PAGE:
A new history of Texas for schools : also for general reading and for teachers preparing themselves for examination Page: 56 of 412
This book is part of the collection entitled: From Republic to State: Debates and Documents Relating to the Annexation of Texas, 1836-1856 and was provided to The Portal to Texas History by the UNT Libraries.
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BATTLE OF THE MEDINA.
alized the situation. Rallying, they fought bravely, but
to no avail. The Americans and 700 Mexicans,--the
latter under the lion-hearted Menchaco,--who, true to
their word, did fight like heroes, swept all before them.
Elisondo escaped with a mere handful of men, leaving
400 dead and wounded on the field, while the Americans
had not more than 20 killed and 24 wounded.
Battle of the Medina (August 18, 1813).-The Ameri-
cans, finding that they could trust Gutierres in nothing,
deposed him, and placed Toledo * (t5-l1'do) in his place.
This step caused much dissatisfaction among the Mexi-
cans. Fortune, that had long smiled upon the Repub-
licans, now turned her face. General Arredondo, a
distinguished officer of the Royal army, hearing of Eli-
sondo's defeat, immediately set to work (July, 1813)
collecting forces with which to crush the Republicans
and win back Texas to the support of the Spanish
King. Elisondo was ordered to gather his scattered
troops and join the command of Arredondo. The com-
bined forces, amounting to about 4000 men, marched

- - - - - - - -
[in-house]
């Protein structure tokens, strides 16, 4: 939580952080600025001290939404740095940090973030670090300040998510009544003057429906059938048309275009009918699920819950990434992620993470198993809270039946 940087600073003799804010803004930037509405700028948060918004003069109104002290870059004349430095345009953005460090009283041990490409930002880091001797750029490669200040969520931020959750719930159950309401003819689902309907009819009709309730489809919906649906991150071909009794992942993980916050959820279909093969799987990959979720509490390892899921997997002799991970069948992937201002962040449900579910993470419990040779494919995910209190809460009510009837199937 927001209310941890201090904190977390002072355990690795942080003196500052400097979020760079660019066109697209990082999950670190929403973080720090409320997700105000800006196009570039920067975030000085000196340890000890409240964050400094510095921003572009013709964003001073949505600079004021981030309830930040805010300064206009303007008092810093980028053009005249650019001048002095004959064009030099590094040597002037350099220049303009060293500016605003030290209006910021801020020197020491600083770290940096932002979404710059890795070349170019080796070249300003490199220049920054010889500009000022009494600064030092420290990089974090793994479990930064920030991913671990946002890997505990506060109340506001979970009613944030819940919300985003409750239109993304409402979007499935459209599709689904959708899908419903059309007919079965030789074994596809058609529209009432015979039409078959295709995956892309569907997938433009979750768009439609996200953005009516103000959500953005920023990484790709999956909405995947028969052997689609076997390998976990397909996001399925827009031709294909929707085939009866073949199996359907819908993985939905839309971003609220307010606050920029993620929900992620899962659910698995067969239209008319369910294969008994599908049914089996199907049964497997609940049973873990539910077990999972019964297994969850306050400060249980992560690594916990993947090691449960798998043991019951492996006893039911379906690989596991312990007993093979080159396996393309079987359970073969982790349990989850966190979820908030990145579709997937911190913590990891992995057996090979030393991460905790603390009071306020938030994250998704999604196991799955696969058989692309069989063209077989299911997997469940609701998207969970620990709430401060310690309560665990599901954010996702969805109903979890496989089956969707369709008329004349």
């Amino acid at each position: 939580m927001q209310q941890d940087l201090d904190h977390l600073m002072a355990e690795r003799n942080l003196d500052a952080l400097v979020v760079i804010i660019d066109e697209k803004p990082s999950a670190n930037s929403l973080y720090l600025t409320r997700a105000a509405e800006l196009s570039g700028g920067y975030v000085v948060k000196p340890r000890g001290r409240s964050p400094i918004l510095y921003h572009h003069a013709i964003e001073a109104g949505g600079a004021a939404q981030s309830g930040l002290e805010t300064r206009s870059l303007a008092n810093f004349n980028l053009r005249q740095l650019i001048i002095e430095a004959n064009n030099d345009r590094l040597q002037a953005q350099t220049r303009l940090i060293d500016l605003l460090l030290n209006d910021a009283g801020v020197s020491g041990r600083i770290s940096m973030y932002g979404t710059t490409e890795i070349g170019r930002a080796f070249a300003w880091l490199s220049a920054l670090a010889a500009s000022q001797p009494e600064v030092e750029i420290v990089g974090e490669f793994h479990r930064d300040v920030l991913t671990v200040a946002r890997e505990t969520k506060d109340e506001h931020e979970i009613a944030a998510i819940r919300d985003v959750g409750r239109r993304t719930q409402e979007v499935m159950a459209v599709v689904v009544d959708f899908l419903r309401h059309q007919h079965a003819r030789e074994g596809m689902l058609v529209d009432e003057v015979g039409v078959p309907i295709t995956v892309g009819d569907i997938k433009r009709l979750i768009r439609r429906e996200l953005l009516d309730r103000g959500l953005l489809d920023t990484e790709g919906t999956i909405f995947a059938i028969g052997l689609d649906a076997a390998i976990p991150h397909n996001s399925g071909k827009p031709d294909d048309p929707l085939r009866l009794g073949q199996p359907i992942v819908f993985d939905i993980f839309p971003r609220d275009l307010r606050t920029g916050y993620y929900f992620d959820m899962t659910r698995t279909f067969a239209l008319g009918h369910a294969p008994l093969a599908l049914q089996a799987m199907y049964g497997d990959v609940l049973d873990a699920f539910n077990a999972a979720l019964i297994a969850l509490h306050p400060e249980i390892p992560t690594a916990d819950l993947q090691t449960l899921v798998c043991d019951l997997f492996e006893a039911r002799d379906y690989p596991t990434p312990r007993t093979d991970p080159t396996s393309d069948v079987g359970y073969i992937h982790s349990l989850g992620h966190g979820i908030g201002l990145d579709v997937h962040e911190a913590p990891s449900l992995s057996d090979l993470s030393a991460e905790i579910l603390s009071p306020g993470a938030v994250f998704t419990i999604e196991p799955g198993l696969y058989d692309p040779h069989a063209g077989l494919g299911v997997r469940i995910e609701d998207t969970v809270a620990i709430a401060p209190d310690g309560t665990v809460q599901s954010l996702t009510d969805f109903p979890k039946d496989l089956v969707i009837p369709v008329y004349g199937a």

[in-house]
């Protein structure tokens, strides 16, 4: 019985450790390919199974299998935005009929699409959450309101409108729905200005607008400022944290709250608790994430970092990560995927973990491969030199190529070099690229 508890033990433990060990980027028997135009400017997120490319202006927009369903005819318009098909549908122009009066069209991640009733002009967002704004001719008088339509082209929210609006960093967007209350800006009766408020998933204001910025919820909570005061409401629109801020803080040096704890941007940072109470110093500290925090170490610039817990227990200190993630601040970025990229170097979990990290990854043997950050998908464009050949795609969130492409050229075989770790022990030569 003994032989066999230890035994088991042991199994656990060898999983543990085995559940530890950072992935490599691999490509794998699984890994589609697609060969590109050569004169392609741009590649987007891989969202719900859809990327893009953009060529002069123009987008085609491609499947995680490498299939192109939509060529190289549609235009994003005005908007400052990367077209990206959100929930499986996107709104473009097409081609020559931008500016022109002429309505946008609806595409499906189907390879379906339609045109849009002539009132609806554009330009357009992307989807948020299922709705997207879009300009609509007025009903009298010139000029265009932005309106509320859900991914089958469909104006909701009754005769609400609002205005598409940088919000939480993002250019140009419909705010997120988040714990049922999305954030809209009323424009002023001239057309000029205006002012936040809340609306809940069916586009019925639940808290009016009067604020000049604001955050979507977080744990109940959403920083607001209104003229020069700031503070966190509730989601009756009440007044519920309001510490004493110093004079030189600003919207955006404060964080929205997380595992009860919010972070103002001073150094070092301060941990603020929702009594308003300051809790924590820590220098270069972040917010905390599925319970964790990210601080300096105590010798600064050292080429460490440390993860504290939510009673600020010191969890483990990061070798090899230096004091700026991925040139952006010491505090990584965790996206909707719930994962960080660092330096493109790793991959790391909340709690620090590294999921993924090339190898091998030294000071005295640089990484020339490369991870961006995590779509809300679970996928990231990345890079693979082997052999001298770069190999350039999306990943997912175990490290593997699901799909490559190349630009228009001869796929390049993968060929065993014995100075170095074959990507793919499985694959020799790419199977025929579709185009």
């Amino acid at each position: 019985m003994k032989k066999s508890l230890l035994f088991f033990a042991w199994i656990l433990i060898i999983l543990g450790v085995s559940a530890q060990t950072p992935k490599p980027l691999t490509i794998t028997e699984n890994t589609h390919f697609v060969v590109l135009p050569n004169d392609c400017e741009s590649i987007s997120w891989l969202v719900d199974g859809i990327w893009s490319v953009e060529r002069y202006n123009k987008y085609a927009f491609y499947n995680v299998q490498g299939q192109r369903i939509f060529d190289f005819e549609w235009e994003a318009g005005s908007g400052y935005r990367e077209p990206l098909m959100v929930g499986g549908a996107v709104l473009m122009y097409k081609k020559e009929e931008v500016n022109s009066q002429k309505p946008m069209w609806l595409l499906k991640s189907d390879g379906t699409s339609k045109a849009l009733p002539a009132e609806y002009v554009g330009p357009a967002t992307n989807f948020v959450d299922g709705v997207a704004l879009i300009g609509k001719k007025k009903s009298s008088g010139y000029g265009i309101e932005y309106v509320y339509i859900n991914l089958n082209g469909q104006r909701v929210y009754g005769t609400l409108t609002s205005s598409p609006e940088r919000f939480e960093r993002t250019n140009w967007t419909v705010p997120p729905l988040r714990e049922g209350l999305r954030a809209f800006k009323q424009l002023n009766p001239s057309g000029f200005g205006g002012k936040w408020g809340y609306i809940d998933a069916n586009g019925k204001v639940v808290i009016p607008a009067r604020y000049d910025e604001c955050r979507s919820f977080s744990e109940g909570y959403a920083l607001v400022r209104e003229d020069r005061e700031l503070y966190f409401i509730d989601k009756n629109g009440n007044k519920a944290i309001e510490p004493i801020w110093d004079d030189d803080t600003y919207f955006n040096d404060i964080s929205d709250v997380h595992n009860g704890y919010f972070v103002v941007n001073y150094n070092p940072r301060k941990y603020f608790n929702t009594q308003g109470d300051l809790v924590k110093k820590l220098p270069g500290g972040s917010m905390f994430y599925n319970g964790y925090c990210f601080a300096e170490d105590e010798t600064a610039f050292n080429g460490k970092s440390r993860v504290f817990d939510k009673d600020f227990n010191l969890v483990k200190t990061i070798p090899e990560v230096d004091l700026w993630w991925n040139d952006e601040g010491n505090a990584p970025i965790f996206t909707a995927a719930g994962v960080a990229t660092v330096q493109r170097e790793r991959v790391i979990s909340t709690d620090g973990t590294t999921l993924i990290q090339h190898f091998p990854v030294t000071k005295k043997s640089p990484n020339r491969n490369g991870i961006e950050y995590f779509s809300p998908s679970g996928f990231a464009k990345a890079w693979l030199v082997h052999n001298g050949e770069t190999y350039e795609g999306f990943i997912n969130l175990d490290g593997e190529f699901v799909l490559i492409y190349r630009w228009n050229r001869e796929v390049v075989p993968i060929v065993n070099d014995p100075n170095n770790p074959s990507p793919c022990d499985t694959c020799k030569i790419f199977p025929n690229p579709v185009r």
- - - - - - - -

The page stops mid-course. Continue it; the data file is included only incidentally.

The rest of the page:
toward San Antonio, but halted six miles south of the
Medina, where they threw up breastworks in the form
of an angle with the opening toward San Antonio;
thus: C; this formed a most successful trap for the
* Don Jos6 Alvarez Toledo, descended from a distinguished Spanish family, was
by birth a Cuban. Coming to Mexico, he showed his Republican sympathies too
plainly, and was banished. During Magee's expedition he busied himself in Loui-
siana collecting and forwarding troops to assist in freeing Texas. In July, 1813,
he went to San Antonio, where he received a hearty welcome from all except the
Mexicans under Menchaco; they hated him because he was a Gaohupin, that is,
a pure-blooded Spaniard.
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Pennybacker, Anna J. Hardwicke. A new history of Texas for schools : also for general reading and for teachers preparing themselves for examination, book, 1895; Palestine, Tex.. (texashistory.unt.edu/ark:/67531/metapth2388/m1/56/: accessed September 21, 2017), University of North Texas Libraries, The Portal to Texas History, texashistory.unt.edu; .